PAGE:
It is extremely important for us beautiful people to be humble.  I agree with that.  But it’s also important for us not-so-beautiful people to stop making assumptions about people based on their physical appearance.  Underneath every charming smile, innocent pair of blue eyes and perfect ass lies a very imperfect human being just like the rest of us.

How many times have you seen some random hot actress or singer in an interview saying how she felt ugly as a child – she got picked on for being a tom boy with a few extra pounds and her parents never told her she was pretty or bought her a dress.  And nobody asked her to the prom.  (Awwwwww….)  Naturally, the host starts gushing about how beautiful she is and shame on daddy for not being more encouraging.  Everyone starts cheering loudly, and you hear a few black women and gay men in the audience shout “You GO girl!”  Well, Ms. Brick’s daddy actually did make her feel beautiful, and since she had the balls to write about it she is hated by millions.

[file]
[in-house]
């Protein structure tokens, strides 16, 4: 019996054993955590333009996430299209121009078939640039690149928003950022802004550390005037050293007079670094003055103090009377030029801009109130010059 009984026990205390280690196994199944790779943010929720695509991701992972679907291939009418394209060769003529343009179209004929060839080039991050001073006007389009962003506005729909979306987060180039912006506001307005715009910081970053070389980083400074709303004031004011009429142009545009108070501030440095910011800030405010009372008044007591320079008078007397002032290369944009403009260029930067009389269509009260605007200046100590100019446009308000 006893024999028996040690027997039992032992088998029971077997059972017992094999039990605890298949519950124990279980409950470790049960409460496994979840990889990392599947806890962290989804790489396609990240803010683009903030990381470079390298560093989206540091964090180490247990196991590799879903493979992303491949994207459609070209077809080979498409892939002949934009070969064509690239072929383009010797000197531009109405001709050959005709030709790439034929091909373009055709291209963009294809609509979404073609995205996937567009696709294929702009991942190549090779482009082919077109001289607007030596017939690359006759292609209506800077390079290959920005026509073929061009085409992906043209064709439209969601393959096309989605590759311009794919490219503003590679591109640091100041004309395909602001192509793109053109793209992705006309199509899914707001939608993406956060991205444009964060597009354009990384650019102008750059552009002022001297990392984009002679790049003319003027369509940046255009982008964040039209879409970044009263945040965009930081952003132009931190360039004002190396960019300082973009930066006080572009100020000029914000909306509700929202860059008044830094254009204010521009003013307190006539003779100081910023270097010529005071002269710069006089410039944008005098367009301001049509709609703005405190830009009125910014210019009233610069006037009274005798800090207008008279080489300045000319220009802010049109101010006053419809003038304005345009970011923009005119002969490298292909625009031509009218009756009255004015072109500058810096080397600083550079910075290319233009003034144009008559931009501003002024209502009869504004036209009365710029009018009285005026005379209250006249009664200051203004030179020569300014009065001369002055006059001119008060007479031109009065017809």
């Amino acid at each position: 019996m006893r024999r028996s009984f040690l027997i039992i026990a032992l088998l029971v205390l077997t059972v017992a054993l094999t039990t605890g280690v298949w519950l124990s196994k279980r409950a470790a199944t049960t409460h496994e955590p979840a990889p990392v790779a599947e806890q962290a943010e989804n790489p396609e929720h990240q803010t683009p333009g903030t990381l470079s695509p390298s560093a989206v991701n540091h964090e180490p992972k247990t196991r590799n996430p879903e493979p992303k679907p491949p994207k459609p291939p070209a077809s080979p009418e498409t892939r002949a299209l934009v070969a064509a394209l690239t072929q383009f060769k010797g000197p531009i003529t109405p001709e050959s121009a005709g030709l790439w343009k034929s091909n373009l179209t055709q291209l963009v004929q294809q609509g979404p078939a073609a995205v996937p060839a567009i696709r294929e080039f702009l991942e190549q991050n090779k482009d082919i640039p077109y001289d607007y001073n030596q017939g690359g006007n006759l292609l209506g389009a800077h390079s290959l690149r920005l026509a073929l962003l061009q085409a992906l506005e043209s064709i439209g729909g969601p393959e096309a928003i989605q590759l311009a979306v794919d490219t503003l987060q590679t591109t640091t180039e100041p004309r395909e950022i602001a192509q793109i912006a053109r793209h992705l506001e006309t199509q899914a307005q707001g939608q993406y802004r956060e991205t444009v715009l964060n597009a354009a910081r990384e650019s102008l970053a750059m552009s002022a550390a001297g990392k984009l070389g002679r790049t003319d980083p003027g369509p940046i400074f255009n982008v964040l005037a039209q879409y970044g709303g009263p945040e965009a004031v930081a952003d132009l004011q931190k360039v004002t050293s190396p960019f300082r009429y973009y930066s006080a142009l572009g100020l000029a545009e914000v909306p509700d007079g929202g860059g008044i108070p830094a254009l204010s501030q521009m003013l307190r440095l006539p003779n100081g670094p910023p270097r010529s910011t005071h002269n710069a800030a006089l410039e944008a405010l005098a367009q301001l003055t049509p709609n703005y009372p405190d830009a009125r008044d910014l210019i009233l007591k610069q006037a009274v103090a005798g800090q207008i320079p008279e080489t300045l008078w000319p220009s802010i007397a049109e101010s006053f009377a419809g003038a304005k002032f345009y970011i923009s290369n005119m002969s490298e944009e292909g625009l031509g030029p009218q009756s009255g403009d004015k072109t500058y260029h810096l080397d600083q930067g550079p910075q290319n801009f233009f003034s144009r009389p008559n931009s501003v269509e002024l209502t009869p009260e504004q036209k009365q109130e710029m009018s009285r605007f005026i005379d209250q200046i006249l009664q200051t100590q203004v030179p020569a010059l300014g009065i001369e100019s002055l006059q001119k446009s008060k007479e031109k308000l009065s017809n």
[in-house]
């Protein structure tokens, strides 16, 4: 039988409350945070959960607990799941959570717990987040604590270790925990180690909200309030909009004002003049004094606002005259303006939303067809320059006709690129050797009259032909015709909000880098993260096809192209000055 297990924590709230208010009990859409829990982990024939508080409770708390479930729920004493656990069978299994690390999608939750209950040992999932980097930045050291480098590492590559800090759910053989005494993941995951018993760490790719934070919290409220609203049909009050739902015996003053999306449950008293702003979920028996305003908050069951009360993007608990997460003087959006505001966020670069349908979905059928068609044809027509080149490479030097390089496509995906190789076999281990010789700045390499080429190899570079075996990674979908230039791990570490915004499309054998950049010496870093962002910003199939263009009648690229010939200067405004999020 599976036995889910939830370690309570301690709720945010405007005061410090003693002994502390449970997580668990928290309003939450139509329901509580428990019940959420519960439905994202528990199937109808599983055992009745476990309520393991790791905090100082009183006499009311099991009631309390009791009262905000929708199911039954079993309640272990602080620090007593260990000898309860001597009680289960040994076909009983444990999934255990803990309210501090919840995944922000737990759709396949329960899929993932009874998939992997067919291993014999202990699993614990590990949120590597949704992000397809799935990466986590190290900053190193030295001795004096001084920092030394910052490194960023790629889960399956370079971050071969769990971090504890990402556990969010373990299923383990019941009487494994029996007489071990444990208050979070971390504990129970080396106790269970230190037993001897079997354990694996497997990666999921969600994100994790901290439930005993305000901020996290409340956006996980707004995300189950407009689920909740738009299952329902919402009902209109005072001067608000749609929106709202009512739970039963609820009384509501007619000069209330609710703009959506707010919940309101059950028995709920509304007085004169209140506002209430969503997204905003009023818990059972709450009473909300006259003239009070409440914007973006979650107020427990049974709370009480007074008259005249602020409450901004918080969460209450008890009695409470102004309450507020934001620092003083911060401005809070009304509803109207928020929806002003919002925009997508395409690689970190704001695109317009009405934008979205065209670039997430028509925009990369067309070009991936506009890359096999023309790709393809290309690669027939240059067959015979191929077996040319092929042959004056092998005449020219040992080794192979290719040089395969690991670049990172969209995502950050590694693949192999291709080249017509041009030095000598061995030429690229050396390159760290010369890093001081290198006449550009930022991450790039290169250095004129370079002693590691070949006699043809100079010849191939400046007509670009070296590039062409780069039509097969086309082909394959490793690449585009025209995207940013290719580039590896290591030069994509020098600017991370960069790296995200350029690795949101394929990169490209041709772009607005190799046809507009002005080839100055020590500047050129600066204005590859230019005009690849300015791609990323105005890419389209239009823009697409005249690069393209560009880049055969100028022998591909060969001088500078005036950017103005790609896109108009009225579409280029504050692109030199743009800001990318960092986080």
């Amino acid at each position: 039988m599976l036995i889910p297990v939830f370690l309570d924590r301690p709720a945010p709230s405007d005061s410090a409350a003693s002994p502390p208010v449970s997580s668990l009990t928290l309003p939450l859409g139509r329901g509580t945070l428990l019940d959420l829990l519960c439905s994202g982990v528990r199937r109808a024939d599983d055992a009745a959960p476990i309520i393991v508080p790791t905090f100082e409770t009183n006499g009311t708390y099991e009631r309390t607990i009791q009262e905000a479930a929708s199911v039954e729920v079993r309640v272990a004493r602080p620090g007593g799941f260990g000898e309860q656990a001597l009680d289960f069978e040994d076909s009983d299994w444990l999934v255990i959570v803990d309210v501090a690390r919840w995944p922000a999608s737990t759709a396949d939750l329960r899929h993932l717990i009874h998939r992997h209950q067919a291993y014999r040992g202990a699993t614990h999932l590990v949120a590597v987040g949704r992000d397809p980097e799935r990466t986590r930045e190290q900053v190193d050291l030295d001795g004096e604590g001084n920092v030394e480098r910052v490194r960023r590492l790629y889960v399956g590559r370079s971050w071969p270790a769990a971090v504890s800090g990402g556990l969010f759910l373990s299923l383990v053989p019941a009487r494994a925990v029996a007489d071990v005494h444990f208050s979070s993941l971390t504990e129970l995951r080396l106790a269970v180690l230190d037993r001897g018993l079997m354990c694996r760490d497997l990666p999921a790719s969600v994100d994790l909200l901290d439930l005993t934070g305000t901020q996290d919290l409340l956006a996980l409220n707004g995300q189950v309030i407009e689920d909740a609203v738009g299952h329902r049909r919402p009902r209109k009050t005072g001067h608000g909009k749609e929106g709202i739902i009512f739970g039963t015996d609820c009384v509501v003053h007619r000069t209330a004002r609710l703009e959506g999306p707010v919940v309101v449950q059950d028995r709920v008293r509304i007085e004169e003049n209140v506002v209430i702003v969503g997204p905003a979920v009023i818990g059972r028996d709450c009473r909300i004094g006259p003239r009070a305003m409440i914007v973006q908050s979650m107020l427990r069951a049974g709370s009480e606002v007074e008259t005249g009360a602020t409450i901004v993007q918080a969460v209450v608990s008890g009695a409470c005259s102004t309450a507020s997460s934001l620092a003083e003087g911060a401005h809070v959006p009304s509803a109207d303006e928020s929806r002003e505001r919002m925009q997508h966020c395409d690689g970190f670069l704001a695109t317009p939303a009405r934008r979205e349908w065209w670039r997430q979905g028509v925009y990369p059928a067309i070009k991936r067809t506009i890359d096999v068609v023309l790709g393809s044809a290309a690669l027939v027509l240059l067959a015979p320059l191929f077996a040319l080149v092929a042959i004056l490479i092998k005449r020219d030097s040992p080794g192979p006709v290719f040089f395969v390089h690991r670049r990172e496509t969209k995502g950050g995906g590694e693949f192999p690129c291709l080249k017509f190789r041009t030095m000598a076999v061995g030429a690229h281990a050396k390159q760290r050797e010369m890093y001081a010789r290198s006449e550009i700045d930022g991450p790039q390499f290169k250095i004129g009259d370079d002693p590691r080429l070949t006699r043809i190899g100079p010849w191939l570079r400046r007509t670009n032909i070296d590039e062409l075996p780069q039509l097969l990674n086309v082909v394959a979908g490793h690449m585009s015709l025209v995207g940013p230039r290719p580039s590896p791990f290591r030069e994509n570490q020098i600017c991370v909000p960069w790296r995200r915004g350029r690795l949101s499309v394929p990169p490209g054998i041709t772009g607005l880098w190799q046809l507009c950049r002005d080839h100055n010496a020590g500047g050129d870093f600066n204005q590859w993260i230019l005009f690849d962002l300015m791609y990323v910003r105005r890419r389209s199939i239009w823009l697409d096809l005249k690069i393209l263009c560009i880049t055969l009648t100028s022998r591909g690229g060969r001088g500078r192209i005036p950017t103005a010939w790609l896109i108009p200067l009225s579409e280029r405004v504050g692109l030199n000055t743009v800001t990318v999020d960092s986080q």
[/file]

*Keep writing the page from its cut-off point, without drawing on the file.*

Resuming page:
This phenomenon is much bigger than physical beauty.  It applies to intelligence and wealth as well.  We don’t particularly care for anyone significantly smarter or wealthier than us either.   Come on, you know it annoys the hell out of you when you get passed on the freeway by some brand new Mercedes.  And I don’t mean a normal Mercedes like the ones you see in the lot when you drive by a dealer or the one that your aunt bought after making partner at her law firm last year.  I mean that one that looks like something out of Star Trek and you never would have known that it was a Mercedes at all unless the driver hadn’t slowed down to 120mph just long enough for you to recognize the logo above the license plate – and you all of the sudden realize that you aren’t even important or successful enough to be invited to the secret society where the company advertises the existence of such vehicles.

And as for intelligence, well, I’m so much smarter than you that you that you wouldn’t be able to understand my analysis of the topic so I won’t bother trying.